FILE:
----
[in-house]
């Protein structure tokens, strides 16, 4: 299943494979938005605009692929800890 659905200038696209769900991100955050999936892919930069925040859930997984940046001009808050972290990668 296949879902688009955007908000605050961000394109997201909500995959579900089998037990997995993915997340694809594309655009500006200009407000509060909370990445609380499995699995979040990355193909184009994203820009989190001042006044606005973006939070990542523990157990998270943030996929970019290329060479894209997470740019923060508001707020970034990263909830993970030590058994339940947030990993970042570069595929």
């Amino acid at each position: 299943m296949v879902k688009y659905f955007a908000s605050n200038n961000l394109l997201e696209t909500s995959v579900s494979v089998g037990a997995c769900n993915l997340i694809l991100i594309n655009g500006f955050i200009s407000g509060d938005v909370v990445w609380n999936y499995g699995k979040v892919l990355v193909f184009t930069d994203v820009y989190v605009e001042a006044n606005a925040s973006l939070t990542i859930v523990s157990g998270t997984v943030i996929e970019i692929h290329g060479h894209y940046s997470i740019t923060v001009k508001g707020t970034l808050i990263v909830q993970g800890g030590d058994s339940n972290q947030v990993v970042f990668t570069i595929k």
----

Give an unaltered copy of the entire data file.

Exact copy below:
[in-house]
């Protein structure tokens, strides 16, 4: 299943494979938005605009692929800890 659905200038696209769900991100955050999936892919930069925040859930997984940046001009808050972290990668 296949879902688009955007908000605050961000394109997201909500995959579900089998037990997995993915997340694809594309655009500006200009407000509060909370990445609380499995699995979040990355193909184009994203820009989190001042006044606005973006939070990542523990157990998270943030996929970019290329060479894209997470740019923060508001707020970034990263909830993970030590058994339940947030990993970042570069595929």
């Amino acid at each position: 299943m296949v879902k688009y659905f955007a908000s605050n200038n961000l394109l997201e696209t909500s995959v579900s494979v089998g037990a997995c769900n993915l997340i694809l991100i594309n655009g500006f955050i200009s407000g509060d938005v909370v990445w609380n999936y499995g699995k979040v892919l990355v193909f184009t930069d994203v820009y989190v605009e001042a006044n606005a925040s973006l939070t990542i859930v523990s157990g998270t997984v943030i996929e970019i692929h290329g060479h894209y940046s997470i740019t923060v001009k508001g707020t970034l808050i990263v909830q993970g800890g030590d058994s339940n972290q947030v990993v970042f990668t570069i595929k």